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“Light out of darkness, rippling, riveting, hypnotic and transcendent,”
says Candice Gawne of her more than 30-year immersion in incandescence. And this is precisely the realm in which she works, whether in her sculptural neon forms or sensual canvases where space and emotion are defined in terms of emanation and reflection.

Utilizing both natural and man-made light sources, the painter/sculptor, fiercely examines the aesthetic and psychological tension between darkness and light. In rich canvases, where moonlight ripples over black water or where an electric bulb burns away darkness in a desolate corridor, Gawne lays bare unconscious truths.

Reminiscent of Van Gogh, the brilliant light fields and auras of Gawne’s oil paintings reveal intense search and bursts of personal revelation. Her skeins of thick paint are pulled, layer upon layer, with a sharpened chopstick, over grounds of solid hues, to reveal shimmering lights beneath the surface and moments of ecstatic consciousness. The dazzling light, contained only by fluid darkness endows the work with a remarkable presence that is both physical and meditative.

In the 1980s, not fully satisfied with simply painting light, Gawne began to sculpt light directly with neon tubing. From that time through the present, she has explored botanical and sea images in neon. “With neon I can draw a lyric line of light like that, that moves through water. Neon is living, changing color that radiates off the walls, fills the space, saturates my eyes, and bathes my body with its energy,” says Gawne.

In the late 1990s she began a series of fully three-dimensional glass forms, which contain the noble gasses, krypton, argon, neon and xenon. Powered by electricity, these luminous anemones pulse and glow in a darkened zone.

Born in Santa Monica, California, Candice Gawne studied art at El Camino College and UCLA. She began her work in the area of life drawing but rapidly moved towards painting after her years in college. Initially inspired by her father, a landscape architect, and by her theatrical mother, Gawne presents a dramatic, heightened view of nature where lunar beams and solar rays seek to light the dark recesses of the soul.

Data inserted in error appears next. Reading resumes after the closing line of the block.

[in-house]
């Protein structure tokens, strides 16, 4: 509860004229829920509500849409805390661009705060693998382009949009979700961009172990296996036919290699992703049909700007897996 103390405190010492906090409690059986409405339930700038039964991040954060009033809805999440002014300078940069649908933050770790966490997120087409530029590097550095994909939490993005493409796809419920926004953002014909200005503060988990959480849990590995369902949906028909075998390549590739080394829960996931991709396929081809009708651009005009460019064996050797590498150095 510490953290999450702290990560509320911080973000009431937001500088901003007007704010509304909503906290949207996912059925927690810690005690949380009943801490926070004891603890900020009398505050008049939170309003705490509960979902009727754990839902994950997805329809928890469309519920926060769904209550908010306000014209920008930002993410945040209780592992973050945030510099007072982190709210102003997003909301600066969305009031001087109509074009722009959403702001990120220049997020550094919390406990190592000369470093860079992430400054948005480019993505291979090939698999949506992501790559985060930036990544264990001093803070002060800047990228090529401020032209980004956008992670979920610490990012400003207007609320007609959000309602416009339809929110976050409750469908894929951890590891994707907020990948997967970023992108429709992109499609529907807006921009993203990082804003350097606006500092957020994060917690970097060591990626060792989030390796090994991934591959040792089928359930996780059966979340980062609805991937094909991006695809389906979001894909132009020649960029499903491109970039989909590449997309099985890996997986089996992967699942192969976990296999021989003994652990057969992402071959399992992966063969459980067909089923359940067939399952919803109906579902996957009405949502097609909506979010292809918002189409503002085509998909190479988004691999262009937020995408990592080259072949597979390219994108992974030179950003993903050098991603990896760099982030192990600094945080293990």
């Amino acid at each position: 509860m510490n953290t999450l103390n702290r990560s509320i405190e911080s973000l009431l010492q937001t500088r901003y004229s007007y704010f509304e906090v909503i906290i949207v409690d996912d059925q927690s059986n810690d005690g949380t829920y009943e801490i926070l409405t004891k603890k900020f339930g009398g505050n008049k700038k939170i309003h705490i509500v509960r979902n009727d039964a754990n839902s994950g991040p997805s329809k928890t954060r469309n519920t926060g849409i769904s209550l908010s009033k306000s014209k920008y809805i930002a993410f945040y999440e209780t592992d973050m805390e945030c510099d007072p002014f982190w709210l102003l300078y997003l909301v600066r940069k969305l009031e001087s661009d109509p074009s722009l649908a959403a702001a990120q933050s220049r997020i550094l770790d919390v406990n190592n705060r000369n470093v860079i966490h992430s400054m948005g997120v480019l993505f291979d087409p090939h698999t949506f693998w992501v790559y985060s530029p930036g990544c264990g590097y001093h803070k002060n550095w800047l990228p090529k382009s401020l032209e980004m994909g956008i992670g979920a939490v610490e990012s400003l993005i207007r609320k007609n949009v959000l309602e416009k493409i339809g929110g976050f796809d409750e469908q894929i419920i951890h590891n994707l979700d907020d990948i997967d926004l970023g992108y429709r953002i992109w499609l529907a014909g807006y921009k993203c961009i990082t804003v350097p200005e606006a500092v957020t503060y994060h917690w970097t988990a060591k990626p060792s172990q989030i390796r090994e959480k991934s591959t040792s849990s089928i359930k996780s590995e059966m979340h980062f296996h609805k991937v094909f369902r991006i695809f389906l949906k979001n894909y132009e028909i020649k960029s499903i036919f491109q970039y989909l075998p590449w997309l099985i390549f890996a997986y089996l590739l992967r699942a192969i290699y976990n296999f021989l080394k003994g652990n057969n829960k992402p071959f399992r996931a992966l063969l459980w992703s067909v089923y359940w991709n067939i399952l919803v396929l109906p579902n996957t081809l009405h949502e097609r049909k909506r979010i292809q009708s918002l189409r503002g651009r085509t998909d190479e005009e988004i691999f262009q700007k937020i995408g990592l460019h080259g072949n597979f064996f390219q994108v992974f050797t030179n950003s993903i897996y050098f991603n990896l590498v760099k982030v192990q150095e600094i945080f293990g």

She has exhibited her paintings and neon sculptures in galleries and museums throughout the United States and in Germany, Israel and Japan. El Camino College Art Gallery is delighted to be able to present a survey of her work in Seeing in the Dark. Please visit her website to view additional work: www.luminousartworks.com

Curator El Camino College Art Gallery

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Illuminated Glass Sculpture

Touche, 22x8x8, 2003
Borosilicate Glass, Knoble Gasses, Electronics

Blue Bamboo,
108x48x20, 2000
Uranium Glass, Knoble Gasses, Electronics

Anemone, 20x9x9, 2000
Borosilicate Glass, Knoble Gasses, Electronics

Rainbow Doorway,
90x67x30, 1991
Neon, Acrylic, Willow

The Big Orange
, 44x66x9, 1985
3-D Painting with Neon

Crab Walk , 30x44x5, 1998
Krypton, Acrylics, Wood

The Bed, 24x22, 1990
Encaustic on board

The Little Man, 19x16, 1990
Encaustic on board
Oil Paintings

Light Structure, 30x70, 1991
Oil on canvas


Mooring II , 36x84, 1990, Oil on canvas

Mil Mascaras, 48x36, 1974
Graphite & wash on paper & velium

Mil Mascaras, 48x38, 1994
Graphite on paper

Figure, 48x40, 1994
Graphite on paper
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 Last Updated On: 1/13/06